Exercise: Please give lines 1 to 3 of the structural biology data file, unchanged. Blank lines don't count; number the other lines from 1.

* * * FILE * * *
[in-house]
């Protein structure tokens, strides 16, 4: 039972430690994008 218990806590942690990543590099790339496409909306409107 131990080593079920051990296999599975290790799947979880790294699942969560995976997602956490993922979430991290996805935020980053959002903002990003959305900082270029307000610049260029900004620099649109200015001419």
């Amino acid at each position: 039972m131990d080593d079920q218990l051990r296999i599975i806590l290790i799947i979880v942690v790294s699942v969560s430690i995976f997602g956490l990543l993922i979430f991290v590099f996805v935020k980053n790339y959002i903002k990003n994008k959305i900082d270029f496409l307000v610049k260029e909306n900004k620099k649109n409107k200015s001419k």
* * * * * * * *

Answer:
[in-house]
């Protein structure tokens, strides 16, 4: 039972430690994008 218990806590942690990543590099790339496409909306409107 131990080593079920051990296999599975290790799947979880790294699942969560995976997602956490993922979430991290996805935020980053959002903002990003959305900082270029307000610049260029900004620099649109200015001419």
């Amino acid at each position: 039972m131990d080593d079920q218990l051990r296999i599975i806590l290790i799947i979880v942690v790294s699942v969560s430690i995976f997602g956490l990543l993922i979430f991290v590099f996805v935020k980053n790339y959002i903002k990003n994008k959305i900082d270029f496409l307000v610049k260029e909306n900004k620099k649109n409107k200015s001419k």